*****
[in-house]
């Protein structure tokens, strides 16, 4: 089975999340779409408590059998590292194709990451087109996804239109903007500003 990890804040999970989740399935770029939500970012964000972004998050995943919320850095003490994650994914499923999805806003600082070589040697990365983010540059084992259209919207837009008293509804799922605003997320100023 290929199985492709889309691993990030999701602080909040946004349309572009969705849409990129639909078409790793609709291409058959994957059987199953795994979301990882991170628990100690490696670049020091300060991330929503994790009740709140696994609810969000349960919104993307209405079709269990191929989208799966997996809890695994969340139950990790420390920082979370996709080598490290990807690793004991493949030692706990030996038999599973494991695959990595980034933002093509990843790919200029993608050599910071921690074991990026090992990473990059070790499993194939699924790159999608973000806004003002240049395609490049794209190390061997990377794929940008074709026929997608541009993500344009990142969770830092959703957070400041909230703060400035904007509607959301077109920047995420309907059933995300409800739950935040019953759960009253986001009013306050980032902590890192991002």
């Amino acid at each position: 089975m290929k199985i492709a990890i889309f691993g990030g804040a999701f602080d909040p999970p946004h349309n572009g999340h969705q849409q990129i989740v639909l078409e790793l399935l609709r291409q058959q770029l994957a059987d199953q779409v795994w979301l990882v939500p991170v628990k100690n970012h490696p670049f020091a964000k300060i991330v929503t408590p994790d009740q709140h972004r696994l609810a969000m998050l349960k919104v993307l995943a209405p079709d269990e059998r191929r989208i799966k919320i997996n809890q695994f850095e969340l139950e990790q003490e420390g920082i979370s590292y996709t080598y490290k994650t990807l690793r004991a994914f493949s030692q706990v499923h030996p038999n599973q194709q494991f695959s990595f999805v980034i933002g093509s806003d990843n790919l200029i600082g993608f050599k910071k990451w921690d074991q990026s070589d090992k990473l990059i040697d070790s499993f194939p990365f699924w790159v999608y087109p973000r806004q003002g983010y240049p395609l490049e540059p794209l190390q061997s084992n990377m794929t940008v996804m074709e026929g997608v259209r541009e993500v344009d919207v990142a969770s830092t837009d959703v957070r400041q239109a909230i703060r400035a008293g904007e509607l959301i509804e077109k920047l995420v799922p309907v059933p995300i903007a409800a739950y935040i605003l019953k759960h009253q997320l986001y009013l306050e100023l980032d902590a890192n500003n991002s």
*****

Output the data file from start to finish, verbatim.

[in-house]
């Protein structure tokens, strides 16, 4: 089975999340779409408590059998590292194709990451087109996804239109903007500003 990890804040999970989740399935770029939500970012964000972004998050995943919320850095003490994650994914499923999805806003600082070589040697990365983010540059084992259209919207837009008293509804799922605003997320100023 290929199985492709889309691993990030999701602080909040946004349309572009969705849409990129639909078409790793609709291409058959994957059987199953795994979301990882991170628990100690490696670049020091300060991330929503994790009740709140696994609810969000349960919104993307209405079709269990191929989208799966997996809890695994969340139950990790420390920082979370996709080598490290990807690793004991493949030692706990030996038999599973494991695959990595980034933002093509990843790919200029993608050599910071921690074991990026090992990473990059070790499993194939699924790159999608973000806004003002240049395609490049794209190390061997990377794929940008074709026929997608541009993500344009990142969770830092959703957070400041909230703060400035904007509607959301077109920047995420309907059933995300409800739950935040019953759960009253986001009013306050980032902590890192991002």
């Amino acid at each position: 089975m290929k199985i492709a990890i889309f691993g990030g804040a999701f602080d909040p999970p946004h349309n572009g999340h969705q849409q990129i989740v639909l078409e790793l399935l609709r291409q058959q770029l994957a059987d199953q779409v795994w979301l990882v939500p991170v628990k100690n970012h490696p670049f020091a964000k300060i991330v929503t408590p994790d009740q709140h972004r696994l609810a969000m998050l349960k919104v993307l995943a209405p079709d269990e059998r191929r989208i799966k919320i997996n809890q695994f850095e969340l139950e990790q003490e420390g920082i979370s590292y996709t080598y490290k994650t990807l690793r004991a994914f493949s030692q706990v499923h030996p038999n599973q194709q494991f695959s990595f999805v980034i933002g093509s806003d990843n790919l200029i600082g993608f050599k910071k990451w921690d074991q990026s070589d090992k990473l990059i040697d070790s499993f194939p990365f699924w790159v999608y087109p973000r806004q003002g983010y240049p395609l490049e540059p794209l190390q061997s084992n990377m794929t940008v996804m074709e026929g997608v259209r541009e993500v344009d919207v990142a969770s830092t837009d959703v957070r400041q239109a909230i703060r400035a008293g904007e509607l959301i509804e077109k920047l995420v799922p309907v059933p995300i903007a409800a739950y935040i605003l019953k759960h009253q997320l986001y009013l306050e100023l980032d902590a890192n500003n991002s």